Just a few months into her new life in a new state with her boyfriend of three years, Lauren was nearing the breaking point. “I go back and forth between thinking I have to break up with him,” she told a friend, “and thinking that I don't want to be without him.”

She Gchatted a different friend to say her boyfriend had called her at work to complain that a box of her crafting supplies had fallen off the kitchen table and dented the floor. Lauren began to see the way he treated her wasn’t okay. She devised a move-out plan: She would return to her hometown for a while and find a new job.

Ultimately, “... I couldn’t do it,” she wrote to another friend. She had invested so much time. Being single again would leave her adrift. So, she stayed.

She now says the relationship made her doubt her worth as a person and scarred her emotionally for years. To Lauren, her years with her ex now reverberate with the telltale notes of emotional abuse.

Lauren might seem an unlikely target of emotional manipulation. She grew up with happily married, supportive parents. She has an Ivy-League education, a black belt in tae kwon do, and experience working with domestic-violence survivors. She was financially independent. Lauren believes she fell prey to a common cycle: Abuse shatters self-esteem, and poor self-esteem keeps people in toxic relationships. “I would never have wished for violence,” she told me, “but it would have been easier to recognize if he had hit me.”

She didn’t recognize it at the time, and today her ex emphatically denies that he abused her in any way—two things that underscore the difficulty of noticing, from the inside, when a relationship becomes traumatic for one of the people in it.

To try to understand this phenomenon, I interviewed Lauren, her ex, and several of their friends, and I reviewed extensive transcripts of Google chats between Lauren and her friends at the time she and her ex were dating. Lauren hopes her story can help others avoid similar pain. For privacy, she asked The Atlantic not to use her full name, and her ex asked not to be named at all.

* * *

They met when Lauren, her middle name, was in her mid-20s and her ex was nearly 30. He was her first serious boyfriend. They had run in the same circles for years, but when he moved to New York for work, they reconnected. He was of medium height, and balding, but cute. With degrees from prestigious universities, he looked great on paper. Lauren was fresh off a string of disastrous dates. He made a move; she went with it.

At first, he made Lauren laugh and impressed her friends. He even planned a romantic weekend at the beach and took Lauren to Costa Rica.

But before long, Lauren said, he began making obnoxious comments, boasting about his ex-girlfriends and saying things like, “I could walk down Central Park West and get any girl I wanted,” Lauren said. (Her ex denied this.)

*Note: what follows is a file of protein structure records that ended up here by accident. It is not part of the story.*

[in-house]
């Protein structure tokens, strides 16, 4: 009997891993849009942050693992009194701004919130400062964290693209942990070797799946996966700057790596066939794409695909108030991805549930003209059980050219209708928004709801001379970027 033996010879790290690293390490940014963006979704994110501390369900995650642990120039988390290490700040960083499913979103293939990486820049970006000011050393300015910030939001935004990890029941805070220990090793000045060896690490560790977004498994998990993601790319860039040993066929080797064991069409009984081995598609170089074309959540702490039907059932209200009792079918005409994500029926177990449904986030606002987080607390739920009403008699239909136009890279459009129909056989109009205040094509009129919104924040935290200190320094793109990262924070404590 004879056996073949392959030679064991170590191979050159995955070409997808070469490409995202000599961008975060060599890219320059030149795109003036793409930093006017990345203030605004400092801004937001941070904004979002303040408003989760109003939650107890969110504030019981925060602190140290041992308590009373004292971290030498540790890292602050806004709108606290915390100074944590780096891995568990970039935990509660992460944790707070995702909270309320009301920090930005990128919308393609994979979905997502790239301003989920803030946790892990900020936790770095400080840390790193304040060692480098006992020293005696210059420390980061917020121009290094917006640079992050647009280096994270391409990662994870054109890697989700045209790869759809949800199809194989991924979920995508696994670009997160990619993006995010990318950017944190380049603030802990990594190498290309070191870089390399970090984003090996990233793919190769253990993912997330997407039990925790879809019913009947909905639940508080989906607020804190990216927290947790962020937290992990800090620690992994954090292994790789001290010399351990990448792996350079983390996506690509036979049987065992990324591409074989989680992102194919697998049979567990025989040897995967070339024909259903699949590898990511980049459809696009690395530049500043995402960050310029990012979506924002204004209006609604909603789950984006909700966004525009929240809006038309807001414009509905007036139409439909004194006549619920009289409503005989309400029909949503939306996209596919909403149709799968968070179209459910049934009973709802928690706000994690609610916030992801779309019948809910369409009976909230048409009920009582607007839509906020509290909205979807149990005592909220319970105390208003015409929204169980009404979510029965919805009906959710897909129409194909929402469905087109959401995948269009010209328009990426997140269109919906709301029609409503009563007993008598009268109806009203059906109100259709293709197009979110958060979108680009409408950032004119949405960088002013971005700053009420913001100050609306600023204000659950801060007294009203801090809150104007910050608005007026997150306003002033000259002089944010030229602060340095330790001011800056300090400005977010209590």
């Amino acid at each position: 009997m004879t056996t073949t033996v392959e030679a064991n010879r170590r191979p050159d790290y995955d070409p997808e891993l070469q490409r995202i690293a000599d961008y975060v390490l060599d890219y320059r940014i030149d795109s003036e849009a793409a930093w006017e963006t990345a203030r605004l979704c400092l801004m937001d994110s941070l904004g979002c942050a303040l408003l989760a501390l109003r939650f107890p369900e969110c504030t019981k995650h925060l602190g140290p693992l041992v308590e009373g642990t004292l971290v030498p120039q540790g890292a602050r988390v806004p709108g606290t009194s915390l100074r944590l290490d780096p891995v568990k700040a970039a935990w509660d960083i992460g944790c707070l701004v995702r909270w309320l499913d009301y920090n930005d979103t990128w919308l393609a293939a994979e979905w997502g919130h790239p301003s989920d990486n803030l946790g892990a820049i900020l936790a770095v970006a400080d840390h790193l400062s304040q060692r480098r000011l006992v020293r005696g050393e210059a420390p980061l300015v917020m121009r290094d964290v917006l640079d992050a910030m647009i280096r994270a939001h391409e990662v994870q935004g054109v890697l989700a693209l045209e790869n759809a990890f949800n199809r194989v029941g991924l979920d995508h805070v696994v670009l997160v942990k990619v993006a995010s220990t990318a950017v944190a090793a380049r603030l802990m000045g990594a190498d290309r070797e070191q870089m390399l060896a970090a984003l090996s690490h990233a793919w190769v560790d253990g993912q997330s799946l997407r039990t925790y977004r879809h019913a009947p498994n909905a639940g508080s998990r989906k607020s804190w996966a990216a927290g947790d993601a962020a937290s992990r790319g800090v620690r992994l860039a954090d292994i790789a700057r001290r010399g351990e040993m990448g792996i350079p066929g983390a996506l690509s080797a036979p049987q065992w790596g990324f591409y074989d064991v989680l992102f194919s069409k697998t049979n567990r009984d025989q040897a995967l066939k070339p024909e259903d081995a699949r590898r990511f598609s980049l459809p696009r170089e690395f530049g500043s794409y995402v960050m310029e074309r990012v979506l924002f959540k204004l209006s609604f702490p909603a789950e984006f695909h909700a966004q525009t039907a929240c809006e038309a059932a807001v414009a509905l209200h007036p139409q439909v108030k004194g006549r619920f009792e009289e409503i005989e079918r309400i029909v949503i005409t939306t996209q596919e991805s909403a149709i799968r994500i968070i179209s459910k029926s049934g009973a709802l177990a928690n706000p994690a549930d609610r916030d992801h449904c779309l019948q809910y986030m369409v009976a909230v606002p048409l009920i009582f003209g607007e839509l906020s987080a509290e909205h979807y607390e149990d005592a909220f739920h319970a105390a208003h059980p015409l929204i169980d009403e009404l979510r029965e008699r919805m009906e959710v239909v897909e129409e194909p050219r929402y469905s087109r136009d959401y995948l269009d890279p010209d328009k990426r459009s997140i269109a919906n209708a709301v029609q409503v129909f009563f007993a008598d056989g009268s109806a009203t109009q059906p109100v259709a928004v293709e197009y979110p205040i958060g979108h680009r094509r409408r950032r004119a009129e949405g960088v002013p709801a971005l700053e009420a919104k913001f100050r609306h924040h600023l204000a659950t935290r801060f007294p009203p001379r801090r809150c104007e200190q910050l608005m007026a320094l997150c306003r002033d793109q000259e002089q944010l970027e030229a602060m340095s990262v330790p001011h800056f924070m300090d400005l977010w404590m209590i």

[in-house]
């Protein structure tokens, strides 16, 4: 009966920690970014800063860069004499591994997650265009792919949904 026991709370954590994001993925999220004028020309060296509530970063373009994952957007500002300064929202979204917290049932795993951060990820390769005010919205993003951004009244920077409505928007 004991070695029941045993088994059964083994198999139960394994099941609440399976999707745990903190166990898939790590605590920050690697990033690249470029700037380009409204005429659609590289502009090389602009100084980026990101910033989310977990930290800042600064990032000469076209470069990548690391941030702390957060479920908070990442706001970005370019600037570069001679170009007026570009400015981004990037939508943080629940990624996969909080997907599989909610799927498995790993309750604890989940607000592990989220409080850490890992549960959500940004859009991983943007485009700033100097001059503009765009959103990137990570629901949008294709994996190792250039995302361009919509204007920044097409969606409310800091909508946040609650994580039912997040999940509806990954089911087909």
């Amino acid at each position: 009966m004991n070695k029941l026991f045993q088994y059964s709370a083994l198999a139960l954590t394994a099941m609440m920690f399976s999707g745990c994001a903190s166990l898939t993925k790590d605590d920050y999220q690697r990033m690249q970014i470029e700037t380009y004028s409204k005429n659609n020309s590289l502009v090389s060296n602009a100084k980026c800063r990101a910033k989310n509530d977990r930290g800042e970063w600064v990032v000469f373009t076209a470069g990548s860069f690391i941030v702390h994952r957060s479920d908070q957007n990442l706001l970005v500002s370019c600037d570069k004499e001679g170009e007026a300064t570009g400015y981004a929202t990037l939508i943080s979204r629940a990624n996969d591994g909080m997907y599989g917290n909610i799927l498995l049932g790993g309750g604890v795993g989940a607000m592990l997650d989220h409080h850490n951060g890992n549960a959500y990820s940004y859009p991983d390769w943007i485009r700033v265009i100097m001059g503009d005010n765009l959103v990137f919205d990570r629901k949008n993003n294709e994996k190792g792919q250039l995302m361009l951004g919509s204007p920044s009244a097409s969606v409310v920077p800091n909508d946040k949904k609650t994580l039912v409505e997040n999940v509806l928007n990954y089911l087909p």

“I sort of let it slide because I was so happy to be in a relationship with someone who I thought was otherwise right for me,” Lauren told me. “In retrospect, they were harbingers of worse to come.”

What was to come, according to Lauren, was a gauntlet of near-daily put-downs about everything from her appearance to the way she poured water into the sink. As her self-confidence evaporated, she found herself wondering if she could do any better.

Lauren thought if she just worked harder, she could fix the relationship. Relatively early on, the couple was clashing over trivial things, like gifts. When he won an award, Lauren coordinated a surprise party for him. To her ex, it was thoughtless, she said. She should have realized that his friends, who didn’t win the award, would feel bad attending such a party. Indeed, he told me, he wasn’t thrilled about it, although he did appreciate other gifts she gave him, and he told her so.

Another time, Lauren signed up for dance lessons to surprise him. Her ex had told her, “I’m bad at following,” she wrote to one friend over Gchat. “I keep trying to lead, or at least do my own thing. Damn independent streak of mine.” When she told him about the lessons, she claims he said she should have been at work instead.

For their second anniversary, Lauren devised a game in which they would each say what they loved about the other person. Her ex said he loved that Lauren was always trying to improve herself.

Still, he was nice enough to keep Lauren’s hope alive. “[He] called to apologize,” she wrote to another friend. “He seriously NEVER apologizes. Maybe he realizes he’s been treating me like crap all month.”

Her ex had a controlling streak, according to Lauren. She remembers him as highly critical even of her efforts to better herself. Over the years, she gained about 25 pounds that she pins on the stress of the relationship. Her ex would pester her to eat healthier. They were both trying to lose weight, he says. But he loved ordering take-out, she said, and he would sulk if Lauren microwaved a low-calorie frozen dinner for herself instead.

Lauren has a history with bulimia, and one night she relapsed, purging after they ate at a tempura restaurant. She didn’t tell her boyfriend about the episode for several months. When he did find out, Lauren says he reacted coldly, chiding her for not telling him sooner.

“My being upset would have been more that I could have helped her earlier and prevented more problems,” he explained to me.

Once, Lauren referred to herself as “hot”—mostly as a joke, but also to pump herself up a little. She said her ex responded, “Yeah, in your own world.”

Lauren got a call from her boss one evening asking her to come back to the office to finish a project. Her ex grabbed the phone, she wrote in the chats, and said Lauren wouldn’t be coming back in. Then he hung up.

Lauren’s ex told me he doesn’t recall this moment, or many other episodes like it—the wanton insults, the dance lessons, the sulking over separate meals, or saying that he loved her self-improvement. He felt Lauren looked to him primarily for praise, but to him, there was a philosophical difference: Romantic partners should also offer honest, frank commentary. He said he delivered his comments“with kid gloves” and in private. “If I wasn’t being honest with her about the fact that an outfit she had on didn’t flatter her or that the choices she was making were not the best choices for her,” he told me, “if I didn't say something to her, that was a fundamental flaw in my being part of the relationship.”